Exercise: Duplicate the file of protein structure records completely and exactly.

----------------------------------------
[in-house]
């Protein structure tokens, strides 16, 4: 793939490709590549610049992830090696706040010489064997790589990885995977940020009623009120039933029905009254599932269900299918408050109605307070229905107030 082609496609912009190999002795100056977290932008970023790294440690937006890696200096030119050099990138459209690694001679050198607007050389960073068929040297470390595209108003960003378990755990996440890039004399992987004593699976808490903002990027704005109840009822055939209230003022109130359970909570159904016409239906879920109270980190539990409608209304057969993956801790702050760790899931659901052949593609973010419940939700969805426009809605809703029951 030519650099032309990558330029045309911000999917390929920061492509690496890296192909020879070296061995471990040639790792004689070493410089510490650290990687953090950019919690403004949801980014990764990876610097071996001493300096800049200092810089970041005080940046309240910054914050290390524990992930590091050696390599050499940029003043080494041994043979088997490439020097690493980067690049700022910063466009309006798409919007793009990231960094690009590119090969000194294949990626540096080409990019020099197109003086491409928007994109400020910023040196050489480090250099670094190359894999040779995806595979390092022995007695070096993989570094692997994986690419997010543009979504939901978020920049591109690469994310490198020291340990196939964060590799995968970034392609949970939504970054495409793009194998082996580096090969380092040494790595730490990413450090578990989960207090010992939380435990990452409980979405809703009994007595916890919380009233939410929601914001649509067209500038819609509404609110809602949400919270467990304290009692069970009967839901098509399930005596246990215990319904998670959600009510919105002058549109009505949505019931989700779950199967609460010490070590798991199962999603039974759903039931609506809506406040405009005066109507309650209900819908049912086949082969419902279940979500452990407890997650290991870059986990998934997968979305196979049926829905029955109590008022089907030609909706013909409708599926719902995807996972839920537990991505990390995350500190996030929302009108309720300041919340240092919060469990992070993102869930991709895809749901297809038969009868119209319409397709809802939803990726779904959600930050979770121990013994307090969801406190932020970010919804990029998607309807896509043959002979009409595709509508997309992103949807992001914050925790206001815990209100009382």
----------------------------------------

[in-house]
């Protein structure tokens, strides 16, 4: 793939490709590549610049992830090696706040010489064997790589990885995977940020009623009120039933029905009254599932269900299918408050109605307070229905107030 082609496609912009190999002795100056977290932008970023790294440690937006890696200096030119050099990138459209690694001679050198607007050389960073068929040297470390595209108003960003378990755990996440890039004399992987004593699976808490903002990027704005109840009822055939209230003022109130359970909570159904016409239906879920109270980190539990409608209304057969993956801790702050760790899931659901052949593609973010419940939700969805426009809605809703029951 030519650099032309990558330029045309911000999917390929920061492509690496890296192909020879070296061995471990040639790792004689070493410089510490650290990687953090950019919690403004949801980014990764990876610097071996001493300096800049200092810089970041005080940046309240910054914050290390524990992930590091050696390599050499940029003043080494041994043979088997490439020097690493980067690049700022910063466009309006798409919007793009990231960094690009590119090969000194294949990626540096080409990019020099197109003086491409928007994109400020910023040196050489480090250099670094190359894999040779995806595979390092022995007695070096993989570094692997994986690419997010543009979504939901978020920049591109690469994310490198020291340990196939964060590799995968970034392609949970939504970054495409793009194998082996580096090969380092040494790595730490990413450090578990989960207090010992939380435990990452409980979405809703009994007595916890919380009233939410929601914001649509067209500038819609509404609110809602949400919270467990304290009692069970009967839901098509399930005596246990215990319904998670959600009510919105002058549109009505949505019931989700779950199967609460010490070590798991199962999603039974759903039931609506809506406040405009005066109507309650209900819908049912086949082969419902279940979500452990407890997650290991870059986990998934997968979305196979049926829905029955109590008022089907030609909706013909409708599926719902995807996972839920537990991505990390995350500190996030929302009108309720300041919340240092919060469990992070993102869930991709895809749901297809038969009868119209319409397709809802939803990726779904959600930050979770121990013994307090969801406190932020970010919804990029998607309807896509043959002979009409595709509508997309992103949807992001914050925790206001815990209100009382």